India’s Adani Group loses $48bn in stocks over fraud claims
Hindenburg Research claimed Adani Group had committed ‘brazen’ corporate fraud but Adani Group dismissed the report.
Shares of Asia’s richest man Gautam Adani’s business empire plunged, leading to losses of $48bn after a US investment firm claimed it had committed “brazen” corporate fraud.
Seven listed companies of the Adani conglomerate lost a combined $48bn in market capitalisation after Hindenburg Research flagged concerns in a January 24 report about debt levels and the use of tax havens.
Adani who was the world’s third-richest person at the start of the week is now ranked number seven on Forbes’ billionaires tracker after a $22.6bn hit to his fortune in Friday’s trade.
Adani Enterprises, the group’s flagship company, plunged nearly 20 percent over the day’s trading in Mumbai, briefly triggering an automatic trading halt, before recovering slightly to close 18.52 percent lower.
Five other group companies hit their own stock exchange circuit breakers, with shares in Adani Total Gas, Adani Green Energy and Adani Transmission falling 20 percent apiece.
“Obviously, this is panic-selling,” JM Financials equity research chief Ashish Chaturmohta told AFP, adding that traders were creating new short-sell positions to protect earlier bullish bets on Adani stocks.
Hindenburg Research said in its report that Adani Group had used undisclosed related-party transactions and earnings manipulation to “maintain the appearance of financial health and solvency” of its listed business units.
Adani Group dismissed the report as baseless and that it was the victim of a “maliciously mischievous” reputational attack by Hindenburg.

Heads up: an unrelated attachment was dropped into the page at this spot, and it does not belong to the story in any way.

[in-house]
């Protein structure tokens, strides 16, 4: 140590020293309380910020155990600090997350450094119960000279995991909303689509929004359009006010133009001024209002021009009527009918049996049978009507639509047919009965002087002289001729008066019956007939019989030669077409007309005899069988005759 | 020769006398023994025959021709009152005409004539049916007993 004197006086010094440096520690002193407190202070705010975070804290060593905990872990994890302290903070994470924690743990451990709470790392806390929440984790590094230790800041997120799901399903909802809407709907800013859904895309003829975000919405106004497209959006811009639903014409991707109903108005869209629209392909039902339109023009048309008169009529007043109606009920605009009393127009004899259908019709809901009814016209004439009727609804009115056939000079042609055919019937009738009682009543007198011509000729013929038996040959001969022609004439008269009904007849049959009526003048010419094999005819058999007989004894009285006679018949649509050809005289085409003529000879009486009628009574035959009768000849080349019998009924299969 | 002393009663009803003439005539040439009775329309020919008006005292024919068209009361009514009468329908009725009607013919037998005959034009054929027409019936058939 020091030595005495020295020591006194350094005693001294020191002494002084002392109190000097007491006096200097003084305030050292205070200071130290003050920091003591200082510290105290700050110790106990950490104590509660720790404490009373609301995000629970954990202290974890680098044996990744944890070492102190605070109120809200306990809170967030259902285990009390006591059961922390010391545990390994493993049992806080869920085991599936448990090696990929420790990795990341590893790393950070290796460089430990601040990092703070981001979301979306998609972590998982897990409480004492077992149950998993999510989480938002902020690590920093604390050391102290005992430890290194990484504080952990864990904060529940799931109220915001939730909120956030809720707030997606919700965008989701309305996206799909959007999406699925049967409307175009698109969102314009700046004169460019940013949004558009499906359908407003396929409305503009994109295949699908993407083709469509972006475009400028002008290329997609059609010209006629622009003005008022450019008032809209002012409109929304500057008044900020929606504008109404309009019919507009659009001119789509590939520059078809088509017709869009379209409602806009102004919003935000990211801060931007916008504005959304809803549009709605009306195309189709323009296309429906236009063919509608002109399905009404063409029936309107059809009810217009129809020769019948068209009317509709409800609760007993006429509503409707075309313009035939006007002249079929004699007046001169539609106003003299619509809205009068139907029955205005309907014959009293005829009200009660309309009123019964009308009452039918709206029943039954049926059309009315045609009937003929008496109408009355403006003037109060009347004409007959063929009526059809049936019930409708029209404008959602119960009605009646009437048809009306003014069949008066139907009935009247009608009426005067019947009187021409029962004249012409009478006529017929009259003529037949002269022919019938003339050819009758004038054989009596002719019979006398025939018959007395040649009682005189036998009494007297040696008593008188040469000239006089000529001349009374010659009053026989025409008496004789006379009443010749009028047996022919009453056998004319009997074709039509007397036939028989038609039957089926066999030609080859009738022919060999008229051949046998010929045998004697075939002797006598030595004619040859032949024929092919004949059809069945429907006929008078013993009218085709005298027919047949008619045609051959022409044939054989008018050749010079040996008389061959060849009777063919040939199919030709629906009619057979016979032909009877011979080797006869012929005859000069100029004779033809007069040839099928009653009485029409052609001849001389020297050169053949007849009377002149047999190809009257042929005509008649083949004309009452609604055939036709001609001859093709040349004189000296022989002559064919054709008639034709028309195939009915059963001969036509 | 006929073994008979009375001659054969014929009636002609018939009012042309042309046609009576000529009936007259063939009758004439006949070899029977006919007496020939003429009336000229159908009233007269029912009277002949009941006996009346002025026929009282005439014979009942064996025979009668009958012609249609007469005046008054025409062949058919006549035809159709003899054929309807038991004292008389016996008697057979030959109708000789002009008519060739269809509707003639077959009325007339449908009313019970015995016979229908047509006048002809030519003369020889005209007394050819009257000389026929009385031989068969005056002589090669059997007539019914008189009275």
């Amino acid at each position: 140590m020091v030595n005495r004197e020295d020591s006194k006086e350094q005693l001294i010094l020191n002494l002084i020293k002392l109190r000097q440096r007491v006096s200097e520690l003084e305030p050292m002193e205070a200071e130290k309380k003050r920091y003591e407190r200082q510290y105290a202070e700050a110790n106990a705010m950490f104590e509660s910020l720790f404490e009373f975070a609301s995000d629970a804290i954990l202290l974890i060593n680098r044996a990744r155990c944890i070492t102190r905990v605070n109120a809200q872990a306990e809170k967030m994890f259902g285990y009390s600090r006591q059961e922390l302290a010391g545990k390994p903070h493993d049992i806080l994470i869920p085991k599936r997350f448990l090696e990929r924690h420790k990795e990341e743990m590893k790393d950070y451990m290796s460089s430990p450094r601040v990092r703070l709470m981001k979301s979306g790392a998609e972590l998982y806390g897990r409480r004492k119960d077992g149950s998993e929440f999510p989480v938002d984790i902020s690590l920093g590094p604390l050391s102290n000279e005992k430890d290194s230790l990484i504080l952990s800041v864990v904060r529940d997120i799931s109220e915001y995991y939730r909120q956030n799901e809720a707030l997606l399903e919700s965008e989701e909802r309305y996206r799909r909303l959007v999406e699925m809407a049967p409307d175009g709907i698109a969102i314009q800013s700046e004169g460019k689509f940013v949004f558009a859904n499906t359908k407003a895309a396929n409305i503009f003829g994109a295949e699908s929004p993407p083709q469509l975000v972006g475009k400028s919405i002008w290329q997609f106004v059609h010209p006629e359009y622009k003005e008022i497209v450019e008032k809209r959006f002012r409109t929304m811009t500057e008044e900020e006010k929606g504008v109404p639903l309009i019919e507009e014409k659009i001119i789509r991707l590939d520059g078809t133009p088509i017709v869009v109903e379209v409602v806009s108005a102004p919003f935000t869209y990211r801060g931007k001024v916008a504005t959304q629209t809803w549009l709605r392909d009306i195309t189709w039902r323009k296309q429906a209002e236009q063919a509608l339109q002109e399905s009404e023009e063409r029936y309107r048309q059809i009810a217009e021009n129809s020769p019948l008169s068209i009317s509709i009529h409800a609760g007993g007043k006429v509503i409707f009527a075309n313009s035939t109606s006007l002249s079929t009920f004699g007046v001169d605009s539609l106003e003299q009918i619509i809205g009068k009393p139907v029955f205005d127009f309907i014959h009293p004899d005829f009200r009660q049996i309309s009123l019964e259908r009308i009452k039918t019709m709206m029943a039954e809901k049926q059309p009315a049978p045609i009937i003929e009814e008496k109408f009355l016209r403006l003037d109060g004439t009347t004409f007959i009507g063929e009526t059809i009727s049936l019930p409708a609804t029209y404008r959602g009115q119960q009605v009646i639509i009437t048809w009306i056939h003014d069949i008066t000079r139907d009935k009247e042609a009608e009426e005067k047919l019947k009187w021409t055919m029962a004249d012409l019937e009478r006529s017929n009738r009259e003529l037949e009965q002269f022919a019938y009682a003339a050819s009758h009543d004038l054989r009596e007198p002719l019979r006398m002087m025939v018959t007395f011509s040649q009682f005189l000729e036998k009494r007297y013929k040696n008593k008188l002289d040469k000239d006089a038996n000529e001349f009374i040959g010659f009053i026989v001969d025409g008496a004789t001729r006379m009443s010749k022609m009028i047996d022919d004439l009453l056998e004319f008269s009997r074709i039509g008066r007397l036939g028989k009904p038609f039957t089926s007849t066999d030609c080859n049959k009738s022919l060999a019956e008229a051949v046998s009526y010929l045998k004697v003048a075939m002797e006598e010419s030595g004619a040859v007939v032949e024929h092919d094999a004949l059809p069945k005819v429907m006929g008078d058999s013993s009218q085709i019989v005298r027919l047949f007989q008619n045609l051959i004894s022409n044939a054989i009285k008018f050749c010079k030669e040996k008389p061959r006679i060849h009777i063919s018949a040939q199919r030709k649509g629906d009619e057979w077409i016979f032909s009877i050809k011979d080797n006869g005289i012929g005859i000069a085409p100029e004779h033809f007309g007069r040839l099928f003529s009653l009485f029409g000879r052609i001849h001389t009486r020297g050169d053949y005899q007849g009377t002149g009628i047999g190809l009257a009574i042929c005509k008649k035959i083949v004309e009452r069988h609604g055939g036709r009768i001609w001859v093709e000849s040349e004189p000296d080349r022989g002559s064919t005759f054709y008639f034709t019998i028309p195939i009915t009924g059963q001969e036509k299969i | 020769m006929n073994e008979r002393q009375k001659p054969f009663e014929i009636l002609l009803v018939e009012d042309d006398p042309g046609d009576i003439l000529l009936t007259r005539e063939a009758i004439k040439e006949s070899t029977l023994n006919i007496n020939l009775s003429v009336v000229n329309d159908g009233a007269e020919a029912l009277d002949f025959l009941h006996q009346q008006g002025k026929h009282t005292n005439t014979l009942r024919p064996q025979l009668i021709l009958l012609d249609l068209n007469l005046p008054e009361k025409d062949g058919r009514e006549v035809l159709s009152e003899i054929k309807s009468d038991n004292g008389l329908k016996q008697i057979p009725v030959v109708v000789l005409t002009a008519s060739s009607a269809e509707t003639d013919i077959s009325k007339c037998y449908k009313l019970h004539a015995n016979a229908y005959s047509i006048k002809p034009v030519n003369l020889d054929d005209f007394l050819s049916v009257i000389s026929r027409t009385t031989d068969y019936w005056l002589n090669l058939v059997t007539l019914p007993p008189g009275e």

Legal chief Jatin Jalundhwala said Adani was exploring considering taking legal action against the New York-based research advisory in US and Indian courts.
Hindenburg responded that Adani had ducked the issues its research had raised and instead resorted to “bluster and threats”.
“If Adani is serious, it should also file suit in the US,” the firm said in a statement. “We have a long list of documents we would demand in a legal discovery process.”
Adani, with a net worth of $96.6bn, is considered a close supporter of Prime Minister Narendra Modi. India’s main opposition Congress party has often accused Adani, and other billionaires, of getting favourable policy treatment from Modi’s administration, allegations the billionaire has denied.
The Adani Group was established in 1988, beginning with commodities trading. The conglomerate’s business interests now extend from ports and airports to mining and renewable power.
The report said a pattern of “government leniency towards the group” stretching back decades had left investors, journalists, citizens and politicians unwilling to challenge the group’s conduct “for fear of reprisal”.
“The signal is that because the Adanis are very close to the powers that be today, therefore nobody would challenge them,” economist Arun Kumar told AFP.
“Those who earlier criticised Adani, those who tried to do some investigation, Adani’s launched big [legal] cases against them, so they have scared off a lot of people,” he added.